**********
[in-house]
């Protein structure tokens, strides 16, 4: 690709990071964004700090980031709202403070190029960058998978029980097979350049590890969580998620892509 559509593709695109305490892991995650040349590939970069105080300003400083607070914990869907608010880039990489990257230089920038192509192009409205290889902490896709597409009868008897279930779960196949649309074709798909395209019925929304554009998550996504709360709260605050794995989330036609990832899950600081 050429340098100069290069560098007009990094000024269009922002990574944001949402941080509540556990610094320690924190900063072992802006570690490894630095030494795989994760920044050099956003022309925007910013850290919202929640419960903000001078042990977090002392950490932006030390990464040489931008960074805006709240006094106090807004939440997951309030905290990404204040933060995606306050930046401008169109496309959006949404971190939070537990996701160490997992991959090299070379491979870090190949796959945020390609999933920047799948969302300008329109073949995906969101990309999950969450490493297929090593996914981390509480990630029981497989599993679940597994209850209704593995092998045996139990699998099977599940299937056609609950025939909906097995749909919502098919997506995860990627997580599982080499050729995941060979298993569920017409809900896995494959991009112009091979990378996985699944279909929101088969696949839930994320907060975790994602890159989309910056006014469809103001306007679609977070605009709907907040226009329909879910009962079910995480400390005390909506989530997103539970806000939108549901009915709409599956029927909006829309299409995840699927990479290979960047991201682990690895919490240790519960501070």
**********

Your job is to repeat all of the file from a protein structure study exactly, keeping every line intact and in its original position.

[in-house]
């Protein structure tokens, strides 16, 4: 690709990071964004700090980031709202403070190029960058998978029980097979350049590890969580998620892509 559509593709695109305490892991995650040349590939970069105080300003400083607070914990869907608010880039990489990257230089920038192509192009409205290889902490896709597409009868008897279930779960196949649309074709798909395209019925929304554009998550996504709360709260605050794995989330036609990832899950600081 050429340098100069290069560098007009990094000024269009922002990574944001949402941080509540556990610094320690924190900063072992802006570690490894630095030494795989994760920044050099956003022309925007910013850290919202929640419960903000001078042990977090002392950490932006030390990464040489931008960074805006709240006094106090807004939440997951309030905290990404204040933060995606306050930046401008169109496309959006949404971190939070537990996701160490997992991959090299070379491979870090190949796959945020390609999933920047799948969302300008329109073949995906969101990309999950969450490493297929090593996914981390509480990630029981497989599993679940597994209850209704593995092998045996139990699998099977599940299937056609609950025939909906097995749909919502098919997506995860990627997580599982080499050729995941060979298993569920017409809900896995494959991009112009091979990378996985699944279909929101088969696949839930994320907060975790994602890159989309910056006014469809103001306007679609977070605009709907907040226009329909879910009962079910995480400390005390909506989530997103539970806000939108549901009915709409599956029927909006829309299409995840699927990479290979960047991201682990690895919490240790519960501070």